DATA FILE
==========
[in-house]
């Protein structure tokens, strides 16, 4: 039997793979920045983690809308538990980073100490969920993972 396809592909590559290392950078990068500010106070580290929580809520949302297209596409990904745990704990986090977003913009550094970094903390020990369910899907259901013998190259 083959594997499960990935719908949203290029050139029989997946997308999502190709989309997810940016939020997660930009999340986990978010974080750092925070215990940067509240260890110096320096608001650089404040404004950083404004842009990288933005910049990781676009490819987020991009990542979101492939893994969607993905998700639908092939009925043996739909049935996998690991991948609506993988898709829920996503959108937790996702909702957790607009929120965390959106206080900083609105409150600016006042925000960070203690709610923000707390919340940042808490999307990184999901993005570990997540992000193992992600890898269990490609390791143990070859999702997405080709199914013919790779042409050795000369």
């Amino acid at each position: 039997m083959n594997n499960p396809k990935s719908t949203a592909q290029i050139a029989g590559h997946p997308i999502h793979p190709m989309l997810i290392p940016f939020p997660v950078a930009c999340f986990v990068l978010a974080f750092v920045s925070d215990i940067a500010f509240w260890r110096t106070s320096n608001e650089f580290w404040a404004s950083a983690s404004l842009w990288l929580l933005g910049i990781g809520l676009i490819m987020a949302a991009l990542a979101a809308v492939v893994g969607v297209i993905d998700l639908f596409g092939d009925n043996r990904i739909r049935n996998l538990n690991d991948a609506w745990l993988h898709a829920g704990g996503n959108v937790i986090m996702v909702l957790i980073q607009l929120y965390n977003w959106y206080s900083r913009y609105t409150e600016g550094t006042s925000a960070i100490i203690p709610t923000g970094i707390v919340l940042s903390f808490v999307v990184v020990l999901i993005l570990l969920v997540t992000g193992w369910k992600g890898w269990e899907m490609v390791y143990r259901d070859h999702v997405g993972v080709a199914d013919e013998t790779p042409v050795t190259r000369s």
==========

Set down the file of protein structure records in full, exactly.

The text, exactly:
[in-house]
């Protein structure tokens, strides 16, 4: 039997793979920045983690809308538990980073100490969920993972 396809592909590559290392950078990068500010106070580290929580809520949302297209596409990904745990704990986090977003913009550094970094903390020990369910899907259901013998190259 083959594997499960990935719908949203290029050139029989997946997308999502190709989309997810940016939020997660930009999340986990978010974080750092925070215990940067509240260890110096320096608001650089404040404004950083404004842009990288933005910049990781676009490819987020991009990542979101492939893994969607993905998700639908092939009925043996739909049935996998690991991948609506993988898709829920996503959108937790996702909702957790607009929120965390959106206080900083609105409150600016006042925000960070203690709610923000707390919340940042808490999307990184999901993005570990997540992000193992992600890898269990490609390791143990070859999702997405080709199914013919790779042409050795000369």
């Amino acid at each position: 039997m083959n594997n499960p396809k990935s719908t949203a592909q290029i050139a029989g590559h997946p997308i999502h793979p190709m989309l997810i290392p940016f939020p997660v950078a930009c999340f986990v990068l978010a974080f750092v920045s925070d215990i940067a500010f509240w260890r110096t106070s320096n608001e650089f580290w404040a404004s950083a983690s404004l842009w990288l929580l933005g910049i990781g809520l676009i490819m987020a949302a991009l990542a979101a809308v492939v893994g969607v297209i993905d998700l639908f596409g092939d009925n043996r990904i739909r049935n996998l538990n690991d991948a609506w745990l993988h898709a829920g704990g996503n959108v937790i986090m996702v909702l957790i980073q607009l929120y965390n977003w959106y206080s900083r913009y609105t409150e600016g550094t006042s925000a960070i100490i203690p709610t923000g970094i707390v919340l940042s903390f808490v999307v990184v020990l999901i993005l570990l969920v997540t992000g193992w369910k992600g890898w269990e899907m490609v390791y143990r259901d070859h999702v997405g993972v080709a199914d013919e013998t790779p042409v050795t190259r000369s």